Monday, February 06, 2012


So, you ask, what has this man been writing since last Monday, aside from telling us about his blog awards and basking in the glory of them? Quite a bit.

I've started a new short story for this month's Write1Sub1 and watched two of my kids have a snowball fight. Oh yes, I've written scene 3 of the play, which is below for you to look at and comment on.

If you haven't seen this before and want to catch up, you can read scene 1 and scene 2 elsewhere on this blog


Scene 3 (Town Square, early evening)

Margaret, Elizabeth and Elena enter, stage left and sit down on a bench.

Elena: My feet ache.

Elizabeth: Everyone's feet ache Elena.

(pause) Margaret puts her head in her hands and starts to cry. Elizabeth puts her arm around Margaret's shoulders and hugs her.

Elizabeth: You've done your best mother. We'll have to go to the church for help, even if you don't want to.

Elena: Aren't they supposed to help the poor? That's what our priest said.

Margaret: What they say in pulpit and how they act aren't always the same thing, Elena. But your right Elizabeth. It's all we can do now, unless there's someone else in this village who will help, someone we haven't seen yet.

They hold each other, close their eyes and start to pray very quietly. John Maynard enters, stage left and stops. He walks up to their side and waits for a while before coughing.

John: Excuse me. Would you be Margaret, daughter of Harold Blackman?

Margaret: (screeches in surprise) Yes. And who are you? Sorry for screaming. You surprised me.

John: My name is John Maynard, a citizen of this village. I knew of your father, but didn't know him. He did some work for me on occasion. I was a merchant for many years and he used to make various items for my house. (looks at the girls) I assume these are your daughters. May I know their names?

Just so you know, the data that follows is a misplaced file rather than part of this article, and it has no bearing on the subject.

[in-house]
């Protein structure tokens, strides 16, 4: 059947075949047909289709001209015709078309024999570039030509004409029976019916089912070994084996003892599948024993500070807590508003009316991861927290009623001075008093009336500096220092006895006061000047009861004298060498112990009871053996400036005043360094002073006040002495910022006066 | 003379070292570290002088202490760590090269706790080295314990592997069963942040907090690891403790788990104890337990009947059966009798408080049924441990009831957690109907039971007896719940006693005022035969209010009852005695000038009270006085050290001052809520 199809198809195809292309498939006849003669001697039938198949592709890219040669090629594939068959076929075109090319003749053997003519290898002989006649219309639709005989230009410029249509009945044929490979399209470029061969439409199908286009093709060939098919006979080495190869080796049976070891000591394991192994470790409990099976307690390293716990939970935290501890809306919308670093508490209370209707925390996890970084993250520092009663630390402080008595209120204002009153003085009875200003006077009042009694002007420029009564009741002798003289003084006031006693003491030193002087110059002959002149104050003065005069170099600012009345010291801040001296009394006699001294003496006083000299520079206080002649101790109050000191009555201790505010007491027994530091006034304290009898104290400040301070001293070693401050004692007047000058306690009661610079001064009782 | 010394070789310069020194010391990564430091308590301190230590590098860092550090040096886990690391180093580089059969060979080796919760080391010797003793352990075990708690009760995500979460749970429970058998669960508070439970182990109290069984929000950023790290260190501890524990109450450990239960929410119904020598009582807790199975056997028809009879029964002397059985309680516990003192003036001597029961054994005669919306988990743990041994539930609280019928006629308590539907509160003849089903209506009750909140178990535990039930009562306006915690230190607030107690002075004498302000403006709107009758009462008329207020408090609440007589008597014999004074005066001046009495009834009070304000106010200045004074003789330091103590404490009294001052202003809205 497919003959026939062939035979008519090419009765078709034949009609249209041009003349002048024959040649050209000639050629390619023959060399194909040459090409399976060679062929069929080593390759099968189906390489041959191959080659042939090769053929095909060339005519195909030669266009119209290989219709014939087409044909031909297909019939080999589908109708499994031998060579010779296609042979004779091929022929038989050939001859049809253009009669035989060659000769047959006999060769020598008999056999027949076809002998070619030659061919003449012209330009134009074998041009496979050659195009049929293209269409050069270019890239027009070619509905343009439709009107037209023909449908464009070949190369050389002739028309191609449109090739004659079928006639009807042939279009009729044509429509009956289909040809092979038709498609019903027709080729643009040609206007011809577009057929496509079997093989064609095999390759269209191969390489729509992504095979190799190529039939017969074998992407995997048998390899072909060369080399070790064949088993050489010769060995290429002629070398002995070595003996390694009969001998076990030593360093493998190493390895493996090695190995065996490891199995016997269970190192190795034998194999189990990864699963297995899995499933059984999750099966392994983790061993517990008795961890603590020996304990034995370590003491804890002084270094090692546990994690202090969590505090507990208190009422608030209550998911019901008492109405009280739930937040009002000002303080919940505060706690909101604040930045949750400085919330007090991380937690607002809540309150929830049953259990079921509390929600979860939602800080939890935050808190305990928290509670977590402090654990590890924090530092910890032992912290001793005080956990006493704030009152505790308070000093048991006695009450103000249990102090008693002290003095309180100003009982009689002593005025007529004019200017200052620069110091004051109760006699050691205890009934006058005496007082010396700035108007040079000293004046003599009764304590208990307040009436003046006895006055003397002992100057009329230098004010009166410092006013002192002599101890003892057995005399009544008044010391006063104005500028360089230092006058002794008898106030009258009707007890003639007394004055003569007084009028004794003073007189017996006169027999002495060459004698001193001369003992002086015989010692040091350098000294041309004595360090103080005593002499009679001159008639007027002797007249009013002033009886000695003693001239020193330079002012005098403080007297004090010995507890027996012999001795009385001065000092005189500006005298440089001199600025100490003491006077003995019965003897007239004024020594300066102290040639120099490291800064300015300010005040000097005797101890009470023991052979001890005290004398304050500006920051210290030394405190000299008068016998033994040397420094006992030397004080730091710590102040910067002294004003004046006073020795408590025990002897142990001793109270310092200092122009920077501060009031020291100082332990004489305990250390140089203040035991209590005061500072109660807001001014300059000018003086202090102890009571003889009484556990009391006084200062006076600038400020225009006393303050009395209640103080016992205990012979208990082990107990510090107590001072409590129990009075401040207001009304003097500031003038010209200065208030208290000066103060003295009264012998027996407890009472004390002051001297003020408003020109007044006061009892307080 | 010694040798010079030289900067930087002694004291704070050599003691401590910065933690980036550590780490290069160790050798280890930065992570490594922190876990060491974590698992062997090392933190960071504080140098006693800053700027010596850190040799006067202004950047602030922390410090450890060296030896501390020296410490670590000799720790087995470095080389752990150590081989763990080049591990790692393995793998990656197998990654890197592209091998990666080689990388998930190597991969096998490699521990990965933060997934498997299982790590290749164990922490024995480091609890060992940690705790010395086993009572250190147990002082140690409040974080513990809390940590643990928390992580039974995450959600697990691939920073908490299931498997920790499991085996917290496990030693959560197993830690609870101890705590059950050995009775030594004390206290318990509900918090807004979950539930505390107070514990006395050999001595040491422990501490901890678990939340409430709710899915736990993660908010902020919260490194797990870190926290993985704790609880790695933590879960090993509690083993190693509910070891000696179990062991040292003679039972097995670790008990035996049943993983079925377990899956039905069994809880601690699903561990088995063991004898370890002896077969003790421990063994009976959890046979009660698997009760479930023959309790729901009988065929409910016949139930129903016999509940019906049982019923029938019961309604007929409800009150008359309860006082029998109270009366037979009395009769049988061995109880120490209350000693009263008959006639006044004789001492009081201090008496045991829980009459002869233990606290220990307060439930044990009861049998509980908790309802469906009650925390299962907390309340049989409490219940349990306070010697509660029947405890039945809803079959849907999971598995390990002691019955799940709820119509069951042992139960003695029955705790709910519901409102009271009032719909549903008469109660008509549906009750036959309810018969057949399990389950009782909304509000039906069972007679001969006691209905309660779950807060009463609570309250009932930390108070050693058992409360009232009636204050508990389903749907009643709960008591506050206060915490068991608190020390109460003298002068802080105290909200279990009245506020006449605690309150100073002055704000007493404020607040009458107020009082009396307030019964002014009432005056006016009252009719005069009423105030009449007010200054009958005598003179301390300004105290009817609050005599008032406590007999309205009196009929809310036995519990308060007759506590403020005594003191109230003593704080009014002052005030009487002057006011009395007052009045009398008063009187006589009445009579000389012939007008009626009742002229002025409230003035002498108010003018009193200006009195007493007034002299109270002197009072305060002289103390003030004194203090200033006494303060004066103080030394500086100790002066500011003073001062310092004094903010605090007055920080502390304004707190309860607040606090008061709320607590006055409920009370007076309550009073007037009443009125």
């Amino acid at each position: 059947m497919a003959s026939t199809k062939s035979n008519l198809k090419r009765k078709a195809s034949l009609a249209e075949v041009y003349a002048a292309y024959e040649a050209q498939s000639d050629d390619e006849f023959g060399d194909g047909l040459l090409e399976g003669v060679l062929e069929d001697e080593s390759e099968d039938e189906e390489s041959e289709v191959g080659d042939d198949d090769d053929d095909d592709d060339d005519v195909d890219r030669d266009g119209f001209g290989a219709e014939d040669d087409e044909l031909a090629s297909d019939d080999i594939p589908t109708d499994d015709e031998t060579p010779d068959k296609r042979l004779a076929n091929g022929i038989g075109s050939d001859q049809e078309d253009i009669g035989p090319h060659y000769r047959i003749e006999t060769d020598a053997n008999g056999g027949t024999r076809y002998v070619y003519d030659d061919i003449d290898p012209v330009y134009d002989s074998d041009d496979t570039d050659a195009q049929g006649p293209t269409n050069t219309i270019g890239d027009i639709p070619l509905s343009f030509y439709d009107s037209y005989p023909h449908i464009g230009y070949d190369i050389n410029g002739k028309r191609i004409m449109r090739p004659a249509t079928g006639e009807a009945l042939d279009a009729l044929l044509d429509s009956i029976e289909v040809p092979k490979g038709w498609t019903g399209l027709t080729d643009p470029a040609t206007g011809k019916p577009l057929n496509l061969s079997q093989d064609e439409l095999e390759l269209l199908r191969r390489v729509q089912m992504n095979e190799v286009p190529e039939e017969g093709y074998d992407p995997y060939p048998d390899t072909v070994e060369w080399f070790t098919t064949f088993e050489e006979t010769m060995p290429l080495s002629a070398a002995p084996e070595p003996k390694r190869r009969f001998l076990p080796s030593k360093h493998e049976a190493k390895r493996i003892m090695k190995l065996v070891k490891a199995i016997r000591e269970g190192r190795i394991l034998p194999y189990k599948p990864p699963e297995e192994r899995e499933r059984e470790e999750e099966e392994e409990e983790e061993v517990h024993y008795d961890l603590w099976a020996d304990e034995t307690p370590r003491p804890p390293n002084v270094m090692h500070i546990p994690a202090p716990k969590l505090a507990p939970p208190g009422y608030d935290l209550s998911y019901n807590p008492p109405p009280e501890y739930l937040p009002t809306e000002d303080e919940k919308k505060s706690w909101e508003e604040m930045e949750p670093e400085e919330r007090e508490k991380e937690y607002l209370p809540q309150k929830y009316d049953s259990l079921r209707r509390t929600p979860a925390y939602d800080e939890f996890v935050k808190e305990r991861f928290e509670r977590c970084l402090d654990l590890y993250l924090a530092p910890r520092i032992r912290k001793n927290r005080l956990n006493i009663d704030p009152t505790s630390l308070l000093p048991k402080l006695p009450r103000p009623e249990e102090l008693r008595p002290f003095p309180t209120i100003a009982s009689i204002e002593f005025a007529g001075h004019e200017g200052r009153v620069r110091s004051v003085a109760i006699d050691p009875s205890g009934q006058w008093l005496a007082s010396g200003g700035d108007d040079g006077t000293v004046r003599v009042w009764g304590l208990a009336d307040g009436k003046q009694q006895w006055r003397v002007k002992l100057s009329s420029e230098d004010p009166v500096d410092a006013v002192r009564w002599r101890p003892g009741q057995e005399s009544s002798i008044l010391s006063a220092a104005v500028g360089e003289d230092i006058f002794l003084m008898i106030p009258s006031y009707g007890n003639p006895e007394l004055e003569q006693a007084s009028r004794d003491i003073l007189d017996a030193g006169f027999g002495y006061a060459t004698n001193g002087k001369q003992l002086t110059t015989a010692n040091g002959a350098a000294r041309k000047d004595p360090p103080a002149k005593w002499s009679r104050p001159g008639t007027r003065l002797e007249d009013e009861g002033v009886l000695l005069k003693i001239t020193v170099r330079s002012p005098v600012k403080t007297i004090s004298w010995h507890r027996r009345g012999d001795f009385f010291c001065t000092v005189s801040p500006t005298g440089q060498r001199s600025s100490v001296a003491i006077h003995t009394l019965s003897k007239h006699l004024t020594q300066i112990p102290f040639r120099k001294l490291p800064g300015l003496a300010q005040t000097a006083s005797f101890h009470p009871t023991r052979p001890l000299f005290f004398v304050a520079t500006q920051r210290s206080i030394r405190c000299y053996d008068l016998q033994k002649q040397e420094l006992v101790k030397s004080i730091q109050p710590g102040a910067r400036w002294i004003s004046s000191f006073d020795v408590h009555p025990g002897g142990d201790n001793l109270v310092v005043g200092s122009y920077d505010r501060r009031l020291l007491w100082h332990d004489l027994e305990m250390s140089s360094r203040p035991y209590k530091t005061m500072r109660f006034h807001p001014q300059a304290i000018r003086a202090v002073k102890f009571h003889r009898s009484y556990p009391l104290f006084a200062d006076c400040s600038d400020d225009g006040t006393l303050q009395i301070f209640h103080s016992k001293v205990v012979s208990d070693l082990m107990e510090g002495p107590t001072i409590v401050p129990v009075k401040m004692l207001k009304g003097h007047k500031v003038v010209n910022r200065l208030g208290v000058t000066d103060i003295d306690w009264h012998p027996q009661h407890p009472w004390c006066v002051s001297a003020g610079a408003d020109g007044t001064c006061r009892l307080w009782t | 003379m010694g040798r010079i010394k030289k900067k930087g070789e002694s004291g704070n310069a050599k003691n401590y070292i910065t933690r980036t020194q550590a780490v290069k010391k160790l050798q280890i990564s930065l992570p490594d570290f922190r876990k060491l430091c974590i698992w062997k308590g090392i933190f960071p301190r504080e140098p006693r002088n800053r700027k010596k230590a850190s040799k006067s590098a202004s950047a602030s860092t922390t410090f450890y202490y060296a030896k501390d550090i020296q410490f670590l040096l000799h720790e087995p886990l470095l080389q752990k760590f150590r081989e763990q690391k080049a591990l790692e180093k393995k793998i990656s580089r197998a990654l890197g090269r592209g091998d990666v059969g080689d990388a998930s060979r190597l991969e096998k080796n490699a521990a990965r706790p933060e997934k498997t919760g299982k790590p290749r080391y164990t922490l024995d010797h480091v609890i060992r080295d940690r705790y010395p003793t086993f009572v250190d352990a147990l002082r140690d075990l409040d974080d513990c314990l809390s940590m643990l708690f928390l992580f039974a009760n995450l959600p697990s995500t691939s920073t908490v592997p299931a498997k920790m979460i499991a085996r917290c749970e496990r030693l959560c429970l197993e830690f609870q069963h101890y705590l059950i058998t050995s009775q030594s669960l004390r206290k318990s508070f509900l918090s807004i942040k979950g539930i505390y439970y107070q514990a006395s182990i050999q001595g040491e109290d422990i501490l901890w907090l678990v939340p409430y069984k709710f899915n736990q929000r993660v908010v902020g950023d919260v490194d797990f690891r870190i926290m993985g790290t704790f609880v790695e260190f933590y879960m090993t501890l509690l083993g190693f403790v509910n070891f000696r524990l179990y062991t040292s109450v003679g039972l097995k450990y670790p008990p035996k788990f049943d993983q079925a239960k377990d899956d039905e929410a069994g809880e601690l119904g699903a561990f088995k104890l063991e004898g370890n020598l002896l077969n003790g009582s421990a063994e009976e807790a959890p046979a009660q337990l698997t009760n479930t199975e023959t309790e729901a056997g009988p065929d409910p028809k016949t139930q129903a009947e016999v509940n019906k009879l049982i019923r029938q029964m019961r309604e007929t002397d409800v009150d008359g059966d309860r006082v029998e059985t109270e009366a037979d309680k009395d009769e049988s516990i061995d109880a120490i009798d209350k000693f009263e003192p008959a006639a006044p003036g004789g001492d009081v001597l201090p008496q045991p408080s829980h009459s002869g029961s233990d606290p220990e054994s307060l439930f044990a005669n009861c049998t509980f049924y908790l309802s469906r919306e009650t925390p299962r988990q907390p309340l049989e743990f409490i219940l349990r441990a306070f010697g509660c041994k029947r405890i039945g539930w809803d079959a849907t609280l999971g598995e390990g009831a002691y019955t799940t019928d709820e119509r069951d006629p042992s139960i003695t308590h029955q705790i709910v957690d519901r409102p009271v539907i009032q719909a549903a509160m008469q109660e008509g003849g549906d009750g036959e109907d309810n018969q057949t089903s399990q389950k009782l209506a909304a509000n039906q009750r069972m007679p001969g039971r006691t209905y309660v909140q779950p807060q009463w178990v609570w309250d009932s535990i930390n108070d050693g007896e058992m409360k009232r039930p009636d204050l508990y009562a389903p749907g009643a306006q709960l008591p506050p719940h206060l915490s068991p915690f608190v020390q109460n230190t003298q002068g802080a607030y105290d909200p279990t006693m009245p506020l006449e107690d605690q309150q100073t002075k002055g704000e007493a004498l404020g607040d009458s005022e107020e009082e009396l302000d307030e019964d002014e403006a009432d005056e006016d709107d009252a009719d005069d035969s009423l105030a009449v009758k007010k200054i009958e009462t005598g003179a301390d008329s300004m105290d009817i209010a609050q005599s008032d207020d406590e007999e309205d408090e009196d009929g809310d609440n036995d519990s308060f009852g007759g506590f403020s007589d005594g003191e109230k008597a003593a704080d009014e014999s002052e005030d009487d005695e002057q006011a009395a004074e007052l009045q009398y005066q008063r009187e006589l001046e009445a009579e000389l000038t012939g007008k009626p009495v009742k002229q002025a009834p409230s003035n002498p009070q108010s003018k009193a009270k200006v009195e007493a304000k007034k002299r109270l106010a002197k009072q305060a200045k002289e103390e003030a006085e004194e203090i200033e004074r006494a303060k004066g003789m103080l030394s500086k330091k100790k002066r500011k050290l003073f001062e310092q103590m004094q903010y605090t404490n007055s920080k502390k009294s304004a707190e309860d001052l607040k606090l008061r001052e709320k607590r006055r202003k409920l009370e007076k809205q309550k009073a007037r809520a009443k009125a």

Elizabeth: I am Elizabeth and this is my younger sister Elena.

John bows slightly.

John: Delighted to make your acquaintance.

Margaret: I didn't see you as I walked through town. We are returning to village after the death of my husband and hoped to find some work in a household, such as yours...

John: That is why I am here. My neighbours told me about you. You did knock on my door this morning, but I don't generally answer.

Elena: Why?

John: I have my reasons.

Elena: What are they?

Margaret: Be quiet girl.

John: She's entitled to ask the question. I am equally entitled to refuse an answer. For now.

Margaret: As I was saying...

John: You are looking for work and I have work available in my house. I haven't had any staff for some time now. I let them go last year. (Looks at Elena) No questions why?

Elena: You wouldn't tell me if I did ask.

Elizabeth: Hush. You'll get us into trouble.

John: No, she won't. It's been a while since someone has been honest with me and looked me in the eyes as you three have done. (Looks back to Margaret) If you do want to work as my housekeeper then I would be happy to employ you. At least until you find another man to take care of you and your daughters. You are still young after all.